Conservative With A Cause

Matt Towery used his bully pulpit to undo effects of legislation he helped to pass

Matt Towery, 48, defies pigeon-holing. He’s an outspoken semi-pundit who doesn’t socialize much with anyone, let alone political types. He’s a free-thinking conservative whose business partner, Pierre Howard, trounced him in the 1990 lieutenant governor’s race. He benefited from the rise of the Republican Party in Georgia to get into the state legislature but grew up idolizing Democratic icon John F. Kennedy.

Towery crafted the Child Protection Act of 1995, legislation used to sentence Genarlow Wilson to 10 years in prison in 2005 for aggravated child molestation, yet the former legislator used his bully pulpit – columns on InsiderAdvantage, his website featuring a daily compilation of political news, information and polls, and his weekly Creator’s Syndicate newspaper column – to press for Wilson’s release, which occurred in November 2007.

In a nutshell, Wilson spent two years in prison because Georgia law allowed him, videotaped at age 17 during consensual oral sex with a 15-year-old female, to be prosecuted on aggravated child molestation charges.

“The thought of that kid in prison weighed on me,” Towery says. “I absolutely felt responsible. I knew I had to step up and take the bullet for that legislation and try to make it right. A lot of bad people went away because of that legislation but what happened [to Wilson] was never its intent. [State Sen.] Emmanuel Jones put legislation forth to try to do something about it, but it was important for me to lobby the legislature to address the way the law was being interpreted. I alienated friends I loved.”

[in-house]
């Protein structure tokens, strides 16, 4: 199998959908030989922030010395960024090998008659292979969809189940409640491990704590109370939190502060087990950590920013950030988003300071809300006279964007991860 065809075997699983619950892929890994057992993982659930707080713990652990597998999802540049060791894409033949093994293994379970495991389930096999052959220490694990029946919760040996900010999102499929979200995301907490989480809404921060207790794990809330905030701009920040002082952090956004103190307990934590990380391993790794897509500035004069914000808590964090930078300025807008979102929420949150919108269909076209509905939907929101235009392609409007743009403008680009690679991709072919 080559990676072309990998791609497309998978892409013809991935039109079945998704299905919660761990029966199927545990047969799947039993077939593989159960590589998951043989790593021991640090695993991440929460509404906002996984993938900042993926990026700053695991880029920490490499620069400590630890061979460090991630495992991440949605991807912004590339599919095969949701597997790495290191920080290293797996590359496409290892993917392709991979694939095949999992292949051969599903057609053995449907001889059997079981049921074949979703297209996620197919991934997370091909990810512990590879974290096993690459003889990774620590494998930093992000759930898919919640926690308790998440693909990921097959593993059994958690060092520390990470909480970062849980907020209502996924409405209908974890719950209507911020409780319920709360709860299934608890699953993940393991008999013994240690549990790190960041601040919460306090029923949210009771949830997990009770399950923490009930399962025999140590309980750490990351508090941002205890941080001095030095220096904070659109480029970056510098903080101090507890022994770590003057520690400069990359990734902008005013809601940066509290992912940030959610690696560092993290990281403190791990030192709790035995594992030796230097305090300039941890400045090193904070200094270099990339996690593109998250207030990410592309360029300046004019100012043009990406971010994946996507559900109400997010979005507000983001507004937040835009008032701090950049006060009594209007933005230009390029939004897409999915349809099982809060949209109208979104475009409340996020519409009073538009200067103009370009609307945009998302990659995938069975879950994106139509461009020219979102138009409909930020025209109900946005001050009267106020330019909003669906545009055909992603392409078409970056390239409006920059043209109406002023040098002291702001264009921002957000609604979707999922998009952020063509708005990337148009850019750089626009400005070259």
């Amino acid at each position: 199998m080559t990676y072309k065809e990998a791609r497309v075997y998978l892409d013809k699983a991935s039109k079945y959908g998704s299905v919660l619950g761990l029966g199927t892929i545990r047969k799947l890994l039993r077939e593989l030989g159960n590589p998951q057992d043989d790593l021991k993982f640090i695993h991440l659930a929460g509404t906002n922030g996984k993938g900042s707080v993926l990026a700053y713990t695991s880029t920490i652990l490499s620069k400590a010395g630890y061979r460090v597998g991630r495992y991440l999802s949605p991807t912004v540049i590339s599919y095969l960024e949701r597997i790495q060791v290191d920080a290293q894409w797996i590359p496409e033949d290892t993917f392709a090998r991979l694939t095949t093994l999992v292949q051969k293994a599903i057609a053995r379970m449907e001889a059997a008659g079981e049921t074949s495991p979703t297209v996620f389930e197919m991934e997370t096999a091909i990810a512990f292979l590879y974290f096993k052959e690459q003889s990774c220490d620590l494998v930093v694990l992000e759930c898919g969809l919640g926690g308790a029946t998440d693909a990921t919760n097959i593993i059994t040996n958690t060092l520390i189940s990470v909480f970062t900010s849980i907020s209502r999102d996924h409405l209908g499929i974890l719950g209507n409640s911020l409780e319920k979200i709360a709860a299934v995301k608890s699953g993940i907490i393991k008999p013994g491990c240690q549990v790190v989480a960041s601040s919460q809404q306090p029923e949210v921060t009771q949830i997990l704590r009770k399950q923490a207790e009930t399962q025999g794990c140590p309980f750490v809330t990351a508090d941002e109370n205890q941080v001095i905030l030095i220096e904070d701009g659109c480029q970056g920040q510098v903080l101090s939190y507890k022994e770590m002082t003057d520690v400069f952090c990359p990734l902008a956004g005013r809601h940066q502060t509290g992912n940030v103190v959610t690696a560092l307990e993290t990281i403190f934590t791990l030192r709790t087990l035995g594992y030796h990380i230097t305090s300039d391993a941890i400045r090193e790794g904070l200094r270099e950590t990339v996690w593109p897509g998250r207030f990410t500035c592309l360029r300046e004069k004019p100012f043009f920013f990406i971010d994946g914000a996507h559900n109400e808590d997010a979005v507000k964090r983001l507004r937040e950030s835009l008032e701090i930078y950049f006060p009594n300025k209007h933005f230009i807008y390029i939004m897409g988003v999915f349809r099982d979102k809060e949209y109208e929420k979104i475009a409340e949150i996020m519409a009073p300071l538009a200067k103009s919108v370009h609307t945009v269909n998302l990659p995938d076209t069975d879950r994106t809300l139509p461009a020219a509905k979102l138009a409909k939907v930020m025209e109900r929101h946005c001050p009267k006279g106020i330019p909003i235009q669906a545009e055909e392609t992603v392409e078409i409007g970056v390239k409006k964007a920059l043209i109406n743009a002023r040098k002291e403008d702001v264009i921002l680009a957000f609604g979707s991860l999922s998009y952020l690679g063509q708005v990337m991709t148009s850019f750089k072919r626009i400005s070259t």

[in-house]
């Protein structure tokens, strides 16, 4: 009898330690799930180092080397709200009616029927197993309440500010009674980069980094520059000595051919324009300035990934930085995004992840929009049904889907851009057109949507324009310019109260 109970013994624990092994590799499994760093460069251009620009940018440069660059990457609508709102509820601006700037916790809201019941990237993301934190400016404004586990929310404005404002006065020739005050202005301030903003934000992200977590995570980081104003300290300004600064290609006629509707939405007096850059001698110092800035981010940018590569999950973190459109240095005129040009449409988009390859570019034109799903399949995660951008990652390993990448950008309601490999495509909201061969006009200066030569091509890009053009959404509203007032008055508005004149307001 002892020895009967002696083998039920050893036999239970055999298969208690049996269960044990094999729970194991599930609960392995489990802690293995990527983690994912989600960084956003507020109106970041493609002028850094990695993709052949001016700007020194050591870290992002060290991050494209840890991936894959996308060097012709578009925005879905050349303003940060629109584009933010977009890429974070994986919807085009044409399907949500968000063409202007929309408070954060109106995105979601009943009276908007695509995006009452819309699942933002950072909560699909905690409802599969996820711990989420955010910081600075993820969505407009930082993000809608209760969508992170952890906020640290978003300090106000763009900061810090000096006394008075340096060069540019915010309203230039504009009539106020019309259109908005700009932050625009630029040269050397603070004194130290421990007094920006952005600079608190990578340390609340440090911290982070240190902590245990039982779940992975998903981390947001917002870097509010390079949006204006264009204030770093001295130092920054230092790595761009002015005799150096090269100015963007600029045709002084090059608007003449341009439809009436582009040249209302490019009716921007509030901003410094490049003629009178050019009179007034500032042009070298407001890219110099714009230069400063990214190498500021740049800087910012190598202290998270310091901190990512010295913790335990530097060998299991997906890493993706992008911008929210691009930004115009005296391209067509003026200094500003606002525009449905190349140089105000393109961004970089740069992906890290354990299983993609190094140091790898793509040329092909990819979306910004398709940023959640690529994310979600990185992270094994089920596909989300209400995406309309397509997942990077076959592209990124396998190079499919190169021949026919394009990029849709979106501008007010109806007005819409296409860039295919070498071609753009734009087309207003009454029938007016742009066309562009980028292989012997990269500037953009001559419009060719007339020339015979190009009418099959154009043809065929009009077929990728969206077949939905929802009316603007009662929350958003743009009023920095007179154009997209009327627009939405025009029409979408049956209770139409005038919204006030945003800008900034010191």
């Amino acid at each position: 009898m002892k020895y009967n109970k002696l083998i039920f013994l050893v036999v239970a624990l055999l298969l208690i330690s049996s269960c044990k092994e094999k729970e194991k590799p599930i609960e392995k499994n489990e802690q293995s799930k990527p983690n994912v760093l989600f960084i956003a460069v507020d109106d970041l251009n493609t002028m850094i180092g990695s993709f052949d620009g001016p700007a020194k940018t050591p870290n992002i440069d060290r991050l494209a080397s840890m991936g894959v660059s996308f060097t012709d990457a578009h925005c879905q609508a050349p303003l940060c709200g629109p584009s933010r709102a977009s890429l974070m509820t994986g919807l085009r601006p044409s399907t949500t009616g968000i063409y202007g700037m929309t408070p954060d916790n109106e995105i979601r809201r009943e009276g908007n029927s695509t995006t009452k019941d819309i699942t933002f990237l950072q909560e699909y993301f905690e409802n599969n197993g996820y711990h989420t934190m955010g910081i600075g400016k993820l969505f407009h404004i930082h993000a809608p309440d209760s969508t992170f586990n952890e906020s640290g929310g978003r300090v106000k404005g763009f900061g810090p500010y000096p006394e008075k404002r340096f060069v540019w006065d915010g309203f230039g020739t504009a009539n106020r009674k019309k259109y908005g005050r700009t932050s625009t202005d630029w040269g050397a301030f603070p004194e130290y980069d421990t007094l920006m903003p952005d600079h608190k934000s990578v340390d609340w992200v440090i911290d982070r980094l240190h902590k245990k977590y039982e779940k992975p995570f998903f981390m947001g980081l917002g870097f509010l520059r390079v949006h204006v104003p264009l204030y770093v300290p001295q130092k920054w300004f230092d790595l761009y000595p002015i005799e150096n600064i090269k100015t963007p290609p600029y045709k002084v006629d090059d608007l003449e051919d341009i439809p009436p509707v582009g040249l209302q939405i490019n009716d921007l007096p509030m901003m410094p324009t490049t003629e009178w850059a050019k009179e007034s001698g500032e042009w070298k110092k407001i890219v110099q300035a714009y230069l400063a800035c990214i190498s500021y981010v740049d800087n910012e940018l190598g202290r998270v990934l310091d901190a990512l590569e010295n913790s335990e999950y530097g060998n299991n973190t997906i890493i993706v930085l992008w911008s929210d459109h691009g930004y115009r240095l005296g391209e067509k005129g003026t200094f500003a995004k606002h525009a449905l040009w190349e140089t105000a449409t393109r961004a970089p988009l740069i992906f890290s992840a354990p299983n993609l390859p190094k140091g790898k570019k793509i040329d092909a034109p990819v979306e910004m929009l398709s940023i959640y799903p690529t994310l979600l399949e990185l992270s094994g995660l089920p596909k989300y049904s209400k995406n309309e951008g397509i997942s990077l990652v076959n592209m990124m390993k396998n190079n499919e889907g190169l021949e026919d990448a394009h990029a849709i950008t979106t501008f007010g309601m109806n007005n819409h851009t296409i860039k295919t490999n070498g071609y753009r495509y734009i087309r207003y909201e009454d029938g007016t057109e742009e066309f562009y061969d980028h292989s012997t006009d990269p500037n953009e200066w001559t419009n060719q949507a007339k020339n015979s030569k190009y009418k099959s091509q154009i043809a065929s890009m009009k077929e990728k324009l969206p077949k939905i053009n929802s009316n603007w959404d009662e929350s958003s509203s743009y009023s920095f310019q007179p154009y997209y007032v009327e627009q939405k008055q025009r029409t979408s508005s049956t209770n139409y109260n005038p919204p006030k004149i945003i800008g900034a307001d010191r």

The campaign for Wilson’s release led Towery’s longtime friend, former ambassador and Atlanta mayor Andrew Young, to nominate Towery and Emmanuel Jones for the Profiles in Courage Award, named after President Kennedy’s Pulitzer Prize-winning book. Talk of the nomination brings the normally effervescent Towery down a couple notches. “First off, I’m not going to get the award,” he says, firmly. “But this is a case where being nominated, especially by Andy, is like getting the award. My immediate reaction was shock. I got into politics because of Kennedy. He was my hero. His impact on me was phenomenal.”

A native Atlantan, Towery was the only child in a well-to-do family. The family-owned printing business, Color Graphics, would someday be his, but Towery’s father had two directives: Go to law school and start and run a successful business of your own. After finishing his undergraduate degree at Cambridge University in England, Towery attended Stetson University Law School in Florida. He passed the Georgia bar in 1987 and founded a law firm, Venema, Towery, Thompson & Delashmit.

The 1990s were a blur of activity for Towery. He was defeated in his run for lieutenant governor, but went on to get elected to the Georgia House of Representatives in 1992, representing Cobb County’s 30th District. He sold his law practice, was “of counsel” at Long, Aldridge & Norman, and in 1993, took charge at Color Graphics, where he revolutionized the company’s business by implementing digital presses.

Four years later, with doubled profits, the family sold the company. Towery was out of the legislature and took a brief sabbatical to write a book, Powerchicks: How Women Will Dominate America, before he and former political rival Pierre Howard created Special Corporate Strategies, advising corporations and associations how to work with elected officials.

It was the first of several Towery/Howard ventures, including the Internet News Agency, LLC, parent company of their InsiderAdvantage websites, with individual sites dedicated to Georgia, Florida and the Southeast. “InsiderAdvantage is completely nonpartisan,” he says. “In fact that was the charge from our investors, to offer a nonpartisan view of the political scene.”

The company also has a polling services arm that services corporate clients; the data are used by many major news organizations. Towery also publishes James, a niche print magazine for political junkies.

Asked how he describes himself, Towery replies, “I’d say I’m a businessman. My focus is being the public face of our company, and building our brand.” That said, Towery is adamant, “I want this to be my last company. The day it’s sold, I will never talk politics again.”

Whether that vow is kept or not, Genarlow Wilson is probably glad Towery chose to talk politics in 2007.



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